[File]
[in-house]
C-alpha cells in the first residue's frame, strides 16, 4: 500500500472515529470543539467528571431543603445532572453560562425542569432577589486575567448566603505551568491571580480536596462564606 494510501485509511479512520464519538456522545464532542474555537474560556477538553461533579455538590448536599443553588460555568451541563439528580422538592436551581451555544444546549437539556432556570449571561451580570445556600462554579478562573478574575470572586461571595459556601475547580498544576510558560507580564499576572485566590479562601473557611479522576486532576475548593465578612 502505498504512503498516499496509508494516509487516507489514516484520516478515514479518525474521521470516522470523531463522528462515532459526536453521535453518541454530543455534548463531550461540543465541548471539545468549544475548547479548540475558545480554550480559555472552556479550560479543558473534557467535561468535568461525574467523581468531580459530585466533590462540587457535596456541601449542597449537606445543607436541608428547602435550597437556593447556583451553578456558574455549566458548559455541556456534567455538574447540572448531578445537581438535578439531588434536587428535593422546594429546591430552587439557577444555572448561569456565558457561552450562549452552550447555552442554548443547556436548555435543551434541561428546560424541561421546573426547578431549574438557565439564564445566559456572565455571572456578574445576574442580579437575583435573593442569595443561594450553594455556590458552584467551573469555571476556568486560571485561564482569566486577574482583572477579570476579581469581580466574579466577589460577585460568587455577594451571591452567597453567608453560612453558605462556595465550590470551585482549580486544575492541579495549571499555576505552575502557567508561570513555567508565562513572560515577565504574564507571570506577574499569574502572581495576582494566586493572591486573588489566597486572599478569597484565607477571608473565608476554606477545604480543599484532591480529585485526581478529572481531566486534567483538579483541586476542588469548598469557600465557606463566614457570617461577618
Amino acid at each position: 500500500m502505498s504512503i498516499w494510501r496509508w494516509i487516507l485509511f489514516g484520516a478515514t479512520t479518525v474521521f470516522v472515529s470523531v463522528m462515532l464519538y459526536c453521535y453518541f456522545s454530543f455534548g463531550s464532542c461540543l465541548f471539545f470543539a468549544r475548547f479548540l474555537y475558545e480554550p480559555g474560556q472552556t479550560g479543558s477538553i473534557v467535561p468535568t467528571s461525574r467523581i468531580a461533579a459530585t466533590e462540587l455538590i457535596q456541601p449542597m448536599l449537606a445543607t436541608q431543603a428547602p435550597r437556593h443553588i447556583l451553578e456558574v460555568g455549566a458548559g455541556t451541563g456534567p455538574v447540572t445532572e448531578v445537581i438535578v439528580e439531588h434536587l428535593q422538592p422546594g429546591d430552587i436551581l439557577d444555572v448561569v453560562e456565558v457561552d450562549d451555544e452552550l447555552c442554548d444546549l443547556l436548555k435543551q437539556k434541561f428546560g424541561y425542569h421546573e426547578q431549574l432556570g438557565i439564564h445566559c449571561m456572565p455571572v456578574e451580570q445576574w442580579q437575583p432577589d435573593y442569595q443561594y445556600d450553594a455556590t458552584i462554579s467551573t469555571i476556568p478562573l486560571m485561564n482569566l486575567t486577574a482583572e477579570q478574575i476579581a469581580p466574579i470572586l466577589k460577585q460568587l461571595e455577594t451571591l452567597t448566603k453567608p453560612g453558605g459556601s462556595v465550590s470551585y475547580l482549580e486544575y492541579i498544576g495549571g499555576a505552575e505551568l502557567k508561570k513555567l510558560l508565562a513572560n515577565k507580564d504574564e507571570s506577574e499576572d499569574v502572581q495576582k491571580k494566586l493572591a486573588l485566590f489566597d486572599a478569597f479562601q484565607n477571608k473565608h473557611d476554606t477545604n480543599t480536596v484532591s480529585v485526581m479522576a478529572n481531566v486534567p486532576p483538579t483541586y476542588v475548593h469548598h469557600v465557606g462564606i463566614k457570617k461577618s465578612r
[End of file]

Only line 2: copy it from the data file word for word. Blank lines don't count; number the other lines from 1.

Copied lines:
C-alpha cells in the first residue's frame, strides 16, 4: 500500500472515529470543539467528571431543603445532572453560562425542569432577589486575567448566603505551568491571580480536596462564606 494510501485509511479512520464519538456522545464532542474555537474560556477538553461533579455538590448536599443553588460555568451541563439528580422538592436551581451555544444546549437539556432556570449571561451580570445556600462554579478562573478574575470572586461571595459556601475547580498544576510558560507580564499576572485566590479562601473557611479522576486532576475548593465578612 502505498504512503498516499496509508494516509487516507489514516484520516478515514479518525474521521470516522470523531463522528462515532459526536453521535453518541454530543455534548463531550461540543465541548471539545468549544475548547479548540475558545480554550480559555472552556479550560479543558473534557467535561468535568461525574467523581468531580459530585466533590462540587457535596456541601449542597449537606445543607436541608428547602435550597437556593447556583451553578456558574455549566458548559455541556456534567455538574447540572448531578445537581438535578439531588434536587428535593422546594429546591430552587439557577444555572448561569456565558457561552450562549452552550447555552442554548443547556436548555435543551434541561428546560424541561421546573426547578431549574438557565439564564445566559456572565455571572456578574445576574442580579437575583435573593442569595443561594450553594455556590458552584467551573469555571476556568486560571485561564482569566486577574482583572477579570476579581469581580466574579466577589460577585460568587455577594451571591452567597453567608453560612453558605462556595465550590470551585482549580486544575492541579495549571499555576505552575502557567508561570513555567508565562513572560515577565504574564507571570506577574499569574502572581495576582494566586493572591486573588489566597486572599478569597484565607477571608473565608476554606477545604480543599484532591480529585485526581478529572481531566486534567483538579483541586476542588469548598469557600465557606463566614457570617461577618